That said, I would argue that the real problem with TV Everywhere is that it’s an unwanted solution to a problem that people don’t really have. Despite what the pundits say, people don’t want a “TV” experience everywhere. Seriously, who honestly likes the user interface of their TV? Even video-on-demand leaves us wanting a better solution.
Yes, we love TV content, and we love TV reliability, but if you asked people what they really wanted it, wouldn’t be “TV everywhere,” it would be content (news, entertainment, etc.) -- everywhere and on-demand. Viewing TV and video content is now something that happens at any time throughout the day. Consumers in today’s world take their content with them around the house -- and beyond. That doesn’t mean we want to port the remote + set-top-box experience everywhere as well.
You might argue that Content Everywhere and TV Everywhere are one and the same. Who knows, perhaps in time they can be, but the modern-day version of TV Everywhere starts with porting the home viewing experience and the content you have access to on your home television to other devices within the home, and with limited access outside the home. On the flip side, devices such as the Sling Hopper, and platforms like Hulu, Netflix and their ilk, are focused on content licensing for consumption that’s not tethered to the home, but allows for viewing flexibility and content consumption literally everywhere -- even outside the U.S.
While no one can deny that content volume is an important factor for consumers, multichannel video programming distributors (MVPDs), and programming networks, one could argue that user interface and meeting consumer expectations consistently are equally, if not more, important. Think about it. There are more shows than any one person can possibly watch (well, maybe any person other than @jasonhirschhorn). How many conversations have you had that go like this:
Katie: “Have you seen show X? It’s AMAZING!”
Bob: “No. But have you see show Y? Mind-blowing!”
Katie: “Keep meaning to, but I have been so caught up in show Z, I just can’t stop.”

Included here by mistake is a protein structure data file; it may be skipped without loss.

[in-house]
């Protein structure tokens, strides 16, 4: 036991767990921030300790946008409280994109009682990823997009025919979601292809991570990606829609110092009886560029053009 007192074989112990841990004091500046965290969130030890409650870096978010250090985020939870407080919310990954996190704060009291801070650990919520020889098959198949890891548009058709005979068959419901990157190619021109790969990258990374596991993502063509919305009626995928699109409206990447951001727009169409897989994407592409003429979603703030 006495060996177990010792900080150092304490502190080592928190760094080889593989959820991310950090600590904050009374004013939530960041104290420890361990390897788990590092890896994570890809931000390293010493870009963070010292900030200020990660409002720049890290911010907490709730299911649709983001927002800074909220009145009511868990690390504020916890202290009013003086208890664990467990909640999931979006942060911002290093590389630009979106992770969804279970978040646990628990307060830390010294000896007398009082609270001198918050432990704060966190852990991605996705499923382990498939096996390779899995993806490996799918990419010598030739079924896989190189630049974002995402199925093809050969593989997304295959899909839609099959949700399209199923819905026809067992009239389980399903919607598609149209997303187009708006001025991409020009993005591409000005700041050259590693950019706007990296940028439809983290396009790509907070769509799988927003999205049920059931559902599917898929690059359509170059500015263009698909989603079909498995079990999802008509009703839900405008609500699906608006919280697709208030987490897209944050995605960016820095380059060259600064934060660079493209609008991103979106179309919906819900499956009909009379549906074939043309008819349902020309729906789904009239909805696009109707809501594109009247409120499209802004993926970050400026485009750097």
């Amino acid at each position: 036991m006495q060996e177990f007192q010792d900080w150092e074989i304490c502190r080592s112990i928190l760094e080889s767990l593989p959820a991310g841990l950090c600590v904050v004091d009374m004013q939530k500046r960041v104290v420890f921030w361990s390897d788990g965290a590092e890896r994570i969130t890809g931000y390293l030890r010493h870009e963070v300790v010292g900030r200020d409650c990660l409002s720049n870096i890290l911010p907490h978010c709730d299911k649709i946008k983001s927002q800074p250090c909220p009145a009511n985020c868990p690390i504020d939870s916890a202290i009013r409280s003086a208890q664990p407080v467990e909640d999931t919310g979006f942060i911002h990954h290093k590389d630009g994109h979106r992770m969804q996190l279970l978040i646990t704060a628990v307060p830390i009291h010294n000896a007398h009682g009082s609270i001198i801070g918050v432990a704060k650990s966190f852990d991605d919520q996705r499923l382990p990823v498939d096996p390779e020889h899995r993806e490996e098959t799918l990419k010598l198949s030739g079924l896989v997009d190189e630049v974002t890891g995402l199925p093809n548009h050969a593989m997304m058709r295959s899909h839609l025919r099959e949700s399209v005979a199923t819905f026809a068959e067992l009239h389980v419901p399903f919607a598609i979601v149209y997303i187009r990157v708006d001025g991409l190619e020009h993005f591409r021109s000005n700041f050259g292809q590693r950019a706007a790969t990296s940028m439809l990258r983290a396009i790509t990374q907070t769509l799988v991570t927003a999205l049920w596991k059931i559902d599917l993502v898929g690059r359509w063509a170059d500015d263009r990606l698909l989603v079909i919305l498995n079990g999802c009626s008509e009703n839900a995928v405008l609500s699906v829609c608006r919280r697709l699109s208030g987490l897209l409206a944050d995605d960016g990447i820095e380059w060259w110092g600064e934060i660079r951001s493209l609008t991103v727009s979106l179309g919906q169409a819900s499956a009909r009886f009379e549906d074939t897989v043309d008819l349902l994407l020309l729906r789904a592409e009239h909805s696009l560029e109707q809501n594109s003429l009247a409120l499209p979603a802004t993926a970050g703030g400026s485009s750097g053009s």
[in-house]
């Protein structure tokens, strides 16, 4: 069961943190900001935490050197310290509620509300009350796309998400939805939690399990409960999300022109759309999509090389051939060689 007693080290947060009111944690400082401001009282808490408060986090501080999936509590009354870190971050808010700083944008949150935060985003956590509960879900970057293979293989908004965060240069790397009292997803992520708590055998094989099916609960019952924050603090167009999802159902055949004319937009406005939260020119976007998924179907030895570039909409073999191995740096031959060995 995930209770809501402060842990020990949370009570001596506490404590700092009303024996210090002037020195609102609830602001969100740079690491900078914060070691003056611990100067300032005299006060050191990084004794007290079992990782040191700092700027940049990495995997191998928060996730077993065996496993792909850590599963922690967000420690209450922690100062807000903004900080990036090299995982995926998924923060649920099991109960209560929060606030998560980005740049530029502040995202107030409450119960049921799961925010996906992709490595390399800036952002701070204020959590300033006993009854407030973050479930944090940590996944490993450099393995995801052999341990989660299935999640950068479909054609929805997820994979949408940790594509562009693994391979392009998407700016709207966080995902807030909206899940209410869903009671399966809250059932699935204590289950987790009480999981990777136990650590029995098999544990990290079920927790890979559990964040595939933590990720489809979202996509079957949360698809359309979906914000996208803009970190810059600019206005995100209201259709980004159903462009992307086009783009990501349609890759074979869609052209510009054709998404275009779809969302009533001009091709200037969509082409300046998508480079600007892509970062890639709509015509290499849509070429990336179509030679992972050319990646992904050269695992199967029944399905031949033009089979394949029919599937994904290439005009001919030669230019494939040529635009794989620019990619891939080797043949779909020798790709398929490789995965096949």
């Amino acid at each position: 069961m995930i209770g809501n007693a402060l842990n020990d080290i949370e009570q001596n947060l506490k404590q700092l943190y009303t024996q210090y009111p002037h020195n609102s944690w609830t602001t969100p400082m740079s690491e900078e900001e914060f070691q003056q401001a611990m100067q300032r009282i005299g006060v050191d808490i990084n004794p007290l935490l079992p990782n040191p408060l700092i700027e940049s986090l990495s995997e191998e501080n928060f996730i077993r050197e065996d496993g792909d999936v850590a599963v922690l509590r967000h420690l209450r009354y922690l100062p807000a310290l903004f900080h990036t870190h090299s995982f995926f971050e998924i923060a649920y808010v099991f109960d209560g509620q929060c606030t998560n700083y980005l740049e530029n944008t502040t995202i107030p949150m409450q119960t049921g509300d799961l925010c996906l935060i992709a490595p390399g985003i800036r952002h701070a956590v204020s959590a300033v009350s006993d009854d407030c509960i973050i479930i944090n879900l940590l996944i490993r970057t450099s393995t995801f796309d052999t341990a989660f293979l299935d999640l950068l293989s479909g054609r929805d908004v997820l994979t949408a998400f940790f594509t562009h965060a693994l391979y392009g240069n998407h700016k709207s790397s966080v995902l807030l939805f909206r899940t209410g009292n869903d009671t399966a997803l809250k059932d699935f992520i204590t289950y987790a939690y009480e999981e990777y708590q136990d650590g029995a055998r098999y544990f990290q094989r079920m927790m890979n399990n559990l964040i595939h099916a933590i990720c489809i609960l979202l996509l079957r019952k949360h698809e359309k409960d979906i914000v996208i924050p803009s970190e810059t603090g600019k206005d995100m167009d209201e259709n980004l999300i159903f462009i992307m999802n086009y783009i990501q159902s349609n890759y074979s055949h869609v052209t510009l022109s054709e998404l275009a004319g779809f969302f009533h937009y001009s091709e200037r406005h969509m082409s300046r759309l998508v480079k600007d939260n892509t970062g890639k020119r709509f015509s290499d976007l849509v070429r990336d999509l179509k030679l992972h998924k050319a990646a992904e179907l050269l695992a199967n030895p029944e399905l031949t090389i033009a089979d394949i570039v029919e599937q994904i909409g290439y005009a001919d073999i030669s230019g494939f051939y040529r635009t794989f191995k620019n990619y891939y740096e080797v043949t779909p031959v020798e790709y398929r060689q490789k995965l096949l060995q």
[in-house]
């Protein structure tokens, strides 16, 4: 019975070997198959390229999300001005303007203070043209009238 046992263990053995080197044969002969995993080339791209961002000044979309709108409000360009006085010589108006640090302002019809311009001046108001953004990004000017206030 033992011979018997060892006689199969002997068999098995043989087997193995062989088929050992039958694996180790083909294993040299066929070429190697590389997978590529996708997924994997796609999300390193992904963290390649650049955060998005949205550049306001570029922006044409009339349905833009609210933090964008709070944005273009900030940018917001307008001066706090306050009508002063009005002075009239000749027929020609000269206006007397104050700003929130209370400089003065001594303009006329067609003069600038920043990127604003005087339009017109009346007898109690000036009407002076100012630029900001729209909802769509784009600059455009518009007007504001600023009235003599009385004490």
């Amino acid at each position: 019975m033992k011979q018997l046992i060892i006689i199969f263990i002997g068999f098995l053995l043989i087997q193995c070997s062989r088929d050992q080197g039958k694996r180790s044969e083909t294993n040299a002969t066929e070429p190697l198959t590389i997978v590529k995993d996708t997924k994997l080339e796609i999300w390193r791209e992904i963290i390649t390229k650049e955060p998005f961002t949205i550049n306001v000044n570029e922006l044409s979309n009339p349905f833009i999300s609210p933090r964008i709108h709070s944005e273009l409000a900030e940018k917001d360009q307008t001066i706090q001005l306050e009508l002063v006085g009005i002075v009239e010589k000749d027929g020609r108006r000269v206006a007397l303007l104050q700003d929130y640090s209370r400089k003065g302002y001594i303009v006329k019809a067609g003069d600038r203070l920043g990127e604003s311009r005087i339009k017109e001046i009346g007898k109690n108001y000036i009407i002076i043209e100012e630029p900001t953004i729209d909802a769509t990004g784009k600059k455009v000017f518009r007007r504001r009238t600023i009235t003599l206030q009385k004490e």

Bob: "I've heard
I should watch that one, but next up for me is show XY season two.”
So for most people seeking Content Everywhere, interface usability, organization, navigation and consistency of available content are most important.
The funny thing is, we know where this all ends up, or at least where it should: Consumers pay one bill for access to all content, anywhere and
everywhere. The complex windowing and multiplatform licensing is a legacy that is hurting the overall consumer experience, not to mention double or triple charging consumers (example: if you pay for
cable TV, Hulu and Netflix, a majority of what you’re paying for is on all the platforms at one time or another). Rich Greenfield has a more in-depth post on this issue here.
Consumers should be able to pay one bill and receive unfettered access to everything. Unfortunately, the success of the concept of Content Everywhere hinges on the ability of MVPDs and programming networks to put aside their differences for the greater good of the consumer experience.
Even if this does happen, the industry will still need to solve some key business challenges. Top of the list is the giant dent the decreased advertising revenue will put in content production. You know that old saying, “digital dimes for analog dollars”? Well, at scale that’s a lot of dollars to dimes. Other challenges include determining what the new bundle would look like. Who delivers it? How do we measure it (networks are already worried they’re losing ad revenue, since Nielsen can't measure views on the iPad or OOH)? This is what makes the Verizon acquisition of Intel’s virtual MSO group so interesting. And while I would bet on the current MSOs and MVPDs, you can’t count out Google or Amazon, although Amazon says it isn’t interested.
Yes, the idea of TV Everywhere is exciting and necessary, given today’s media landscape. However, Content Everywhere is what we should be striving for. Content Everywhere will allow content owners and consumers to forge a new, symbiotic relationship in a much more personalized way, while creating innovative business models designed to dispel concerns of lost revenue.